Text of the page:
F9

Inserted (1.07.2015) by Children and Family Relationships Act 2015 (9/2015), s. 100(b)(i) and (c), S.I. No. 263 of 2015.

15.

Emergency travel facilities.

15.— (1) Subject to this Act, the Minister may, on application in that behalf to him or her in accordance with section 6 , issue a passport (in this section referred to as an “emergency passport”) to a person if the Minister is satisfied that—

( a) a passport that was issued to the person has been lost, stolen or damaged or is temporarily unavailable or the person does not hold a valid passport,

( b) the person provides evidence of his or her intention to undertake travel immediately for which a passport is required, and

( c) by reason of the circumstances of urgency in relation to the application, there is insufficient time in which to issue a passport other than an emergency passport to the person.

(2) The Minister may, on application in that behalf to him or her in accordance with this section, issue an emergency travel certificate (in this section referred to as an “emergency travel certificate”) to a person where—

( a) there is reasonable cause to believe that the person is or may be an Irish citizen,

( b) there is reasonable cause to believe that—

(i) a passport that was issued to the person has been lost, stolen or damaged or is temporarily unavailable, or

(ii) the person does not hold a valid passport,

and

( c) the person provides evidence of his or her intention to undertake travel immediately, but, by reason of the circumstances of urgency in relation to the application, the person is unable to comply with the requirements of this Act regarding the issue of a passport to him or her.

(3) An application for the issue of an emergency travel certificate to a person shall be—

( a) made in such form as may be specified by the Minister, and

( b) accompanied by such information and documents in relation to the person as the Minister may require for the purposes of the application.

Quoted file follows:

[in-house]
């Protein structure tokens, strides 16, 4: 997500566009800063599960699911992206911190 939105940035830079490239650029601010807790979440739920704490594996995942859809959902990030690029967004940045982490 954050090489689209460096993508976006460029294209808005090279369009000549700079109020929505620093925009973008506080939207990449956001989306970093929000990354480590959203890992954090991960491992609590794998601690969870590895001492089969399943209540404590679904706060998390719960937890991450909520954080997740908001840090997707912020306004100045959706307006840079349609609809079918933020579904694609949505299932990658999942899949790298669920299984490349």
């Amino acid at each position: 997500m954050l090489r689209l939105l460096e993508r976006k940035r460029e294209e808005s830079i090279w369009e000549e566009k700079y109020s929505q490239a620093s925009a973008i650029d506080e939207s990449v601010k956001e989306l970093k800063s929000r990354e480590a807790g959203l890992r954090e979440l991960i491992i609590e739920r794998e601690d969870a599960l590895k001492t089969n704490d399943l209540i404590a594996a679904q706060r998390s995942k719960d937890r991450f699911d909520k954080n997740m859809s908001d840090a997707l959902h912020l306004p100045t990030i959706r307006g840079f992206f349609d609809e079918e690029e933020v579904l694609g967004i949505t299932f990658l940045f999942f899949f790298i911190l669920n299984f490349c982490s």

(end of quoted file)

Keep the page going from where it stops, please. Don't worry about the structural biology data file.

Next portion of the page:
(4) An application for the issue of an emergency travel certificate may be made on behalf of—

( a) a child, by a parent or guardian of the child, and

( b) a person who is suffering from a physical or mental incapacity, by a person duly authorised to act on his or her behalf.

(5) An emergency passport shall be valid for such period of less than one year as the Minister considers appropriate.

(6) An emergency travel certificate shall be valid for such period as the Minister considers appropriate to enable the person in respect of whom the certificate is issued to undertake the journey in respect of which it is issued.

16.

Diplomatic and official passports.

16.— (1) The Minister may, on application in that behalf to him or her in accordance with section 6 by a person who is entitled in accordance with this Act to be issued with a passport, issue a diplomatic passport to the person if he or she is—

( a) an officer of the Minister of diplomatic rank, or

( b) a person, or one of a class of persons, to whom the Minister considers it appropriate to issue such a passport,

for the purpose of facilitating him or her to travel abroad in connection with the performance of official duties.

(2) The Minister may, on application in that behalf in accordance with section 6 by a person who is entitled in accordance with this Act to be issued with a passport, issue an official passport to the person for the purpose of facilitating him or her to travel abroad in connection with the performance by him or her of official duties on behalf of the State.

(3) An application for an official passport under subsection (2) shall not be granted unless it is approved, and submitted to the Minister on behalf of the applicant, by a Department of State.

(4) In this section—

“diplomatic passport” means a passport that is so described on its face thereby indicating that the person to whom it is issued is an officer of the Minister of diplomatic rank or a person falling under subsection (1)(b) and which records the office held or the position occupied by that person;

“official passport” means a passport that is so described on its face thereby indicating that the person to whom it is issued is a person who is performing official duties on behalf of the State and which records the office held or the position occupied by that person.

17.

Procedures for lost or stolen passports.

17.— (1) If a person to whom a passport is issued believes that the passport has been lost or stolen, he or she shall notify the Minister and an Garda Síochána of the loss or theft as soon as practicable.